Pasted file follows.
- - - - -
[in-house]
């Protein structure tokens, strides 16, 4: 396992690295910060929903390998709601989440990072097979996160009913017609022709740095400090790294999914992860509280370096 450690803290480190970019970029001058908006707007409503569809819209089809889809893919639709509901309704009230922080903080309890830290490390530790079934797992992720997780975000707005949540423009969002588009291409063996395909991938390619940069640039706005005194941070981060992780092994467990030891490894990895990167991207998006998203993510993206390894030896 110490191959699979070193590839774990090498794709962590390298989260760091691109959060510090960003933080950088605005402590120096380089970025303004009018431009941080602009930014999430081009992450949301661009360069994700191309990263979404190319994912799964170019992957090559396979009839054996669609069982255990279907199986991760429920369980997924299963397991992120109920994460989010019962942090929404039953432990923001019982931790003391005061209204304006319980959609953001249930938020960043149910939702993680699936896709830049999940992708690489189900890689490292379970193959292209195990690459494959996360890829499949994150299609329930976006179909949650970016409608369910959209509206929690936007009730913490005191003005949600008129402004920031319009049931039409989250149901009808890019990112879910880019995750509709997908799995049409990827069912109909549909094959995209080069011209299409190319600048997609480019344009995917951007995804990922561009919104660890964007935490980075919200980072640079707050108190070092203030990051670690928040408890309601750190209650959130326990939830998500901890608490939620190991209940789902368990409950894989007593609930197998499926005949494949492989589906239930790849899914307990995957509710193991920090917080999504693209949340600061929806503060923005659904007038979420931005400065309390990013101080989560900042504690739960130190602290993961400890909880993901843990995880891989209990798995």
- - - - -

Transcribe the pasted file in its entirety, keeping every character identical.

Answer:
[in-house]
């Protein structure tokens, strides 16, 4: 396992690295910060929903390998709601989440990072097979996160009913017609022709740095400090790294999914992860509280370096 450690803290480190970019970029001058908006707007409503569809819209089809889809893919639709509901309704009230922080903080309890830290490390530790079934797992992720997780975000707005949540423009969002588009291409063996395909991938390619940069640039706005005194941070981060992780092994467990030891490894990895990167991207998006998203993510993206390894030896 110490191959699979070193590839774990090498794709962590390298989260760091691109959060510090960003933080950088605005402590120096380089970025303004009018431009941080602009930014999430081009992450949301661009360069994700191309990263979404190319994912799964170019992957090559396979009839054996669609069982255990279907199986991760429920369980997924299963397991992120109920994460989010019962942090929404039953432990923001019982931790003391005061209204304006319980959609953001249930938020960043149910939702993680699936896709830049999940992708690489189900890689490292379970193959292209195990690459494959996360890829499949994150299609329930976006179909949650970016409608369910959209509206929690936007009730913490005191003005949600008129402004920031319009049931039409989250149901009808890019990112879910880019995750509709997908799995049409990827069912109909549909094959995209080069011209299409190319600048997609480019344009995917951007995804990922561009919104660890964007935490980075919200980072640079707050108190070092203030990051670690928040408890309601750190209650959130326990939830998500901890608490939620190991209940789902368990409950894989007593609930197998499926005949494949492989589906239930790849899914307990995957509710193991920090917080999504693209949340600061929806503060923005659904007038979420931005400065309390990013101080989560900042504690739960130190602290993961400890909880993901843990995880891989209990798995």